The Gelgel Period
In the 14th century a Javanese settlement was established at Samprangan, at the foot of Gunung Agung. The capital was then moved to the south coast at Gelgel in Klungkung Regency.
Gelgel did not wield direct political power over the other courts but became the passive and much respected nucleus around which the other kingdoms revolved. Its powerful succession of rulers was distinguished by the semidivine title of Dewa Agung ("Grand Lord") and was no less than the titular leaders of Bali.
Here, for two centuries, successive kings of Bali resided, developing unique Bali-Hindu customs and institutions and welding together the traditions of East Java and old Bali. Complex death rituals, offerings, and high ceremonial language were all probably introduced during this period.
The greatest ruler at Bali's Gelgel dynasty, Dalem Batu Renggong, expanded the island's influence east by conquering and colonizing Lombok and Sumbawa, and the Blambangan Peninsula of East Java. Whole colonies of court artisans, carvers, men of letters, painters, architects, and gold and silversmiths created the lavish trappings of royalty. Theater associations and orchestras sprang up, folk art flourished.
The arts were indistinguishable from the life of the courts and the religious activity of the people. Art was never executed for its own sake but presented as an offering or prayer in service to the community and the gods. A woodcarver carved the eaves on a royal bale from an almost client-like obligation to his lord. An architect designed a stone altar in the temple as an act of faith in his religion. Gratuity for the craft, product, labor, or service was given in the form of rice, privileges, and/or political patronage.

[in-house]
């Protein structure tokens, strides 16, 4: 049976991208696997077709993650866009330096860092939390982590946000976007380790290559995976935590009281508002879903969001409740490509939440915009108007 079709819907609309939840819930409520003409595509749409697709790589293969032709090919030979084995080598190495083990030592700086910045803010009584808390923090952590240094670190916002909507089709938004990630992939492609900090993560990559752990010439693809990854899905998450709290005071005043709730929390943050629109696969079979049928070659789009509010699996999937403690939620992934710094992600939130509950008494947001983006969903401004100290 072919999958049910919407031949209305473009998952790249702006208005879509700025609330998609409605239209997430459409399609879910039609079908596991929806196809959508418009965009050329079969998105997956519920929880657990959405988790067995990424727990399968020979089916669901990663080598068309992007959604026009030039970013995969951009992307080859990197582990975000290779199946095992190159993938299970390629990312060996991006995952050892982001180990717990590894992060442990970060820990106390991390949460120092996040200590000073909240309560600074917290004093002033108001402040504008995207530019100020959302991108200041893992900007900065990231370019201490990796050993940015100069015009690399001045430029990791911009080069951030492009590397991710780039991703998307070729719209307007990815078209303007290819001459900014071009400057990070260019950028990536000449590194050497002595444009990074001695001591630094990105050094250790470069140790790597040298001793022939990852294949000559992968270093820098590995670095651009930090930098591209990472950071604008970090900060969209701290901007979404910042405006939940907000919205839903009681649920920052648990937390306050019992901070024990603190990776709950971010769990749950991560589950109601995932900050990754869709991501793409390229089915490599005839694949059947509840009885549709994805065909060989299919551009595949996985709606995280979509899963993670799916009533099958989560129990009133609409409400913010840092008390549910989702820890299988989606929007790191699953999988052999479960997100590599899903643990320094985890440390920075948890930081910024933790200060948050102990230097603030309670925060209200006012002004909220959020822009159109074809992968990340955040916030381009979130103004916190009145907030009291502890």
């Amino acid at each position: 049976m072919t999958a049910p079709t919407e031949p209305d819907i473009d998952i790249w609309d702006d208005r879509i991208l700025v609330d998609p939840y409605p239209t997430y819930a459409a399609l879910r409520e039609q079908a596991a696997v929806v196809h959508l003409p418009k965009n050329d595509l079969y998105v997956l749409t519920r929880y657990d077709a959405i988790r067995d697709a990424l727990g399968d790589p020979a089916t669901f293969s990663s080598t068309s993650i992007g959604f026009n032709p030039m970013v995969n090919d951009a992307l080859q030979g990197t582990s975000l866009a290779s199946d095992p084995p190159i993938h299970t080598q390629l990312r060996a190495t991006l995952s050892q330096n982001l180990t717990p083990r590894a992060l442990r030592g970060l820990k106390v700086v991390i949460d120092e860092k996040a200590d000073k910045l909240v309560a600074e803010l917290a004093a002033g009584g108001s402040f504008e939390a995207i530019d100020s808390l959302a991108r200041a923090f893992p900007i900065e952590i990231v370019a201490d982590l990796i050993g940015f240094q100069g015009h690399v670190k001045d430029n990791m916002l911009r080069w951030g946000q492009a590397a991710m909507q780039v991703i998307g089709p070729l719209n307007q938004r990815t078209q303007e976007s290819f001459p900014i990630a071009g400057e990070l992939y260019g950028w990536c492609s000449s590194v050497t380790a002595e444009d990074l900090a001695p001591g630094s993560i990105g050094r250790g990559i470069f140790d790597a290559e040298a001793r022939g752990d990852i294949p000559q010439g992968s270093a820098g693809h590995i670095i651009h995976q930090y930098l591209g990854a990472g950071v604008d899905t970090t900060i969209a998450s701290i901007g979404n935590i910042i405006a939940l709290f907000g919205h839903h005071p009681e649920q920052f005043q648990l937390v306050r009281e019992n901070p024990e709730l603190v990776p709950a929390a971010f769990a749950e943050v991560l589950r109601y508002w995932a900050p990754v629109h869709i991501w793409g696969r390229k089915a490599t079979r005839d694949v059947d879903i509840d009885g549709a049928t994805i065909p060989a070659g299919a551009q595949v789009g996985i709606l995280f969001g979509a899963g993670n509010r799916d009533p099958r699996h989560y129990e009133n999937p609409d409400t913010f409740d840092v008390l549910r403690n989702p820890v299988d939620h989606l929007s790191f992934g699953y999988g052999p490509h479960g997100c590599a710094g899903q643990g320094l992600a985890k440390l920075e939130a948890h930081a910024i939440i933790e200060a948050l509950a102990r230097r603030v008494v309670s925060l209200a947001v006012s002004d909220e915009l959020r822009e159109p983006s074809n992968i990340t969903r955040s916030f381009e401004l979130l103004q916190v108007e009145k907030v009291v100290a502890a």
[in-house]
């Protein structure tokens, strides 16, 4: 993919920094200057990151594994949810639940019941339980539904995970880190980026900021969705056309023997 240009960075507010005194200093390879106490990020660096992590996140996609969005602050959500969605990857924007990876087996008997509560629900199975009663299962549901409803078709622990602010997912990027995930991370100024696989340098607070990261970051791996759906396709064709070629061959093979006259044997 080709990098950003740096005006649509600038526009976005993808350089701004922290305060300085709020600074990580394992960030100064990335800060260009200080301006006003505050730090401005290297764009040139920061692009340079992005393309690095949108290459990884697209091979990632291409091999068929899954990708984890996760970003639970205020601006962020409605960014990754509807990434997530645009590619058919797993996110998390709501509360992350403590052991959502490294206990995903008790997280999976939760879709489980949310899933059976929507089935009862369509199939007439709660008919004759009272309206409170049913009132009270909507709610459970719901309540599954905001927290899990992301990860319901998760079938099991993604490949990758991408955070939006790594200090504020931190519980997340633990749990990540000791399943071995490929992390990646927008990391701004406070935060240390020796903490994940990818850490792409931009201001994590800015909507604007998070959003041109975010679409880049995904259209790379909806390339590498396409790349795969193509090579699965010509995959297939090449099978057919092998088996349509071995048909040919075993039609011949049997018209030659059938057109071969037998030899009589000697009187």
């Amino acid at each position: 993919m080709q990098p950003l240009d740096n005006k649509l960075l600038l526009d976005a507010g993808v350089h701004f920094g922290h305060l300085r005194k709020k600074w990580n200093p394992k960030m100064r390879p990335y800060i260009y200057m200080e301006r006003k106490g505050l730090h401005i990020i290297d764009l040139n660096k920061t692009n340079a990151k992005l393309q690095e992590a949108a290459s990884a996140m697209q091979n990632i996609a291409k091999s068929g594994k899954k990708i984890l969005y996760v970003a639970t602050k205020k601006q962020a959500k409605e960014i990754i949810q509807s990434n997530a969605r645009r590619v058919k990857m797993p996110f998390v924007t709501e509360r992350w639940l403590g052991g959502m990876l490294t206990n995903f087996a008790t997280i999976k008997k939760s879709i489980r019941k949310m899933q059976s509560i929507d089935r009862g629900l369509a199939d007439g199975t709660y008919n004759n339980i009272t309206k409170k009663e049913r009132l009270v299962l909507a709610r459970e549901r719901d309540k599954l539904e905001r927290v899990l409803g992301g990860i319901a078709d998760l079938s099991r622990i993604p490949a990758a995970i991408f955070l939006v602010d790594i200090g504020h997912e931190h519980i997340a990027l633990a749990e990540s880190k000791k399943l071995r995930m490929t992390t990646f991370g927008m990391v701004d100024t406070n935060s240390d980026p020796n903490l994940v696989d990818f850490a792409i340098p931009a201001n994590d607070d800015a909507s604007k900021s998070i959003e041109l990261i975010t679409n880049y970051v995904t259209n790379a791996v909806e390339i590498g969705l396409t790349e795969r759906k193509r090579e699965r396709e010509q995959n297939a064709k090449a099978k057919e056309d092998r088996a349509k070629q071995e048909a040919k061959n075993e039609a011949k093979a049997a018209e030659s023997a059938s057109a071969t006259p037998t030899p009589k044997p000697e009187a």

During Dalem Batu Renggong's rule, the saka calendar of Hindu Java and 30-week Balinese wuku calendar were combined into the intricate schedule of religious ceremonies that exists today. Cremations, until the Gelgel period the privilege of the nobility, began to be practiced by the common people.
The Dewa Agung also constructed nine great temples throughout the land, with Pura Besakih serving as the island's "mother temple". Numerous present-day Balinese temples: Gunung Kawi, Pura Penulisan, are actually memorial shrines to ancient rulers and their families.
Around the mid-17th century, the dynasty moved north to Klungkung. Countless micro-revolts erupted among Bali's seven principalities, sparked by conflicts over status relationships, prestige, and pressure from upwardly mobile commoners. A state of constant war prevailed throughout the 18th and 19th centuries and ended only when the various kingdoms were forced to integrate into the Netherlands East Indies in the early 20th century.
Gelgel remained the island's center of political power, if only in name, until its final defeat at the hands of the Dutch.
The Balinese consider this dynasty their great classical period. Even after the Dutch conquests of 1906 and 1908, the local regents of the Gelgel and Klungkung districts retained their autonomy into the 1950s, when finally the Indonesian republican government stripped them of their lands and feudal authority.
Yet seven of the secondary principalities of Batu Renggong's time survive as administrative districts today: Badung, Gianyar, Bangli, Tabanan, Karangasem, Buleleng, and Jembrana, all based on the seven kingdoms that emerged from the 17th-century Gelgel dynasty.
The metropolitan area of Denpasar, Bali's largest urban area and government center, was declared regency in the early 1990s.
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